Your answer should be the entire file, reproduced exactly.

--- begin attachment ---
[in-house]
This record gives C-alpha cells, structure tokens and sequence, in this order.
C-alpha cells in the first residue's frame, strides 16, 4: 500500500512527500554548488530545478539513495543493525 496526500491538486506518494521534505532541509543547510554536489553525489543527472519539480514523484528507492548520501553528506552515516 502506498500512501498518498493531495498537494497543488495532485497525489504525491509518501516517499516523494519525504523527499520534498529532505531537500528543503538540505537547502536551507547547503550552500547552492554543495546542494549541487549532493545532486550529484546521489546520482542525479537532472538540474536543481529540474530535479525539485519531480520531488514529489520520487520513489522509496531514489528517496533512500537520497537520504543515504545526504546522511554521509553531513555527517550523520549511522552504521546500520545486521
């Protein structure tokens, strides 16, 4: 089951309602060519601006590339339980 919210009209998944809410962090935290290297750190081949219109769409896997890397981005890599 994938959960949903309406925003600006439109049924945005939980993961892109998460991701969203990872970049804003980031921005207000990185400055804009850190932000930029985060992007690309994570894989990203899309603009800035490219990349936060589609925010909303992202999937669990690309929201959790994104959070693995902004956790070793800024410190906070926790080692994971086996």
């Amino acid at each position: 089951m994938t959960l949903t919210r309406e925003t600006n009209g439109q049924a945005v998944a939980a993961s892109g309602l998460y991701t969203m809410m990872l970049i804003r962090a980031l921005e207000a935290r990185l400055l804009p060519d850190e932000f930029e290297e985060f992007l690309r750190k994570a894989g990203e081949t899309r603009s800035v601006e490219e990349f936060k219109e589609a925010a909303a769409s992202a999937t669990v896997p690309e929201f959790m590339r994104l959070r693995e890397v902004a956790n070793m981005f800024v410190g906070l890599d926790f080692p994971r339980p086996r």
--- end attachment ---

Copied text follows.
[in-house]
This record gives C-alpha cells, structure tokens and sequence, in this order.
C-alpha cells in the first residue's frame, strides 16, 4: 500500500512527500554548488530545478539513495543493525 496526500491538486506518494521534505532541509543547510554536489553525489543527472519539480514523484528507492548520501553528506552515516 502506498500512501498518498493531495498537494497543488495532485497525489504525491509518501516517499516523494519525504523527499520534498529532505531537500528543503538540505537547502536551507547547503550552500547552492554543495546542494549541487549532493545532486550529484546521489546520482542525479537532472538540474536543481529540474530535479525539485519531480520531488514529489520520487520513489522509496531514489528517496533512500537520497537520504543515504545526504546522511554521509553531513555527517550523520549511522552504521546500520545486521
């Protein structure tokens, strides 16, 4: 089951309602060519601006590339339980 919210009209998944809410962090935290290297750190081949219109769409896997890397981005890599 994938959960949903309406925003600006439109049924945005939980993961892109998460991701969203990872970049804003980031921005207000990185400055804009850190932000930029985060992007690309994570894989990203899309603009800035490219990349936060589609925010909303992202999937669990690309929201959790994104959070693995902004956790070793800024410190906070926790080692994971086996």
């Amino acid at each position: 089951m994938t959960l949903t919210r309406e925003t600006n009209g439109q049924a945005v998944a939980a993961s892109g309602l998460y991701t969203m809410m990872l970049i804003r962090a980031l921005e207000a935290r990185l400055l804009p060519d850190e932000f930029e290297e985060f992007l690309r750190k994570a894989g990203e081949t899309r603009s800035v601006e490219e990349f936060k219109e589609a925010a909303a769409s992202a999937t669990v896997p690309e929201f959790m590339r994104l959070r693995e890397v902004a956790n070793m981005f800024v410190g906070l890599d926790f080692p994971r339980p086996r």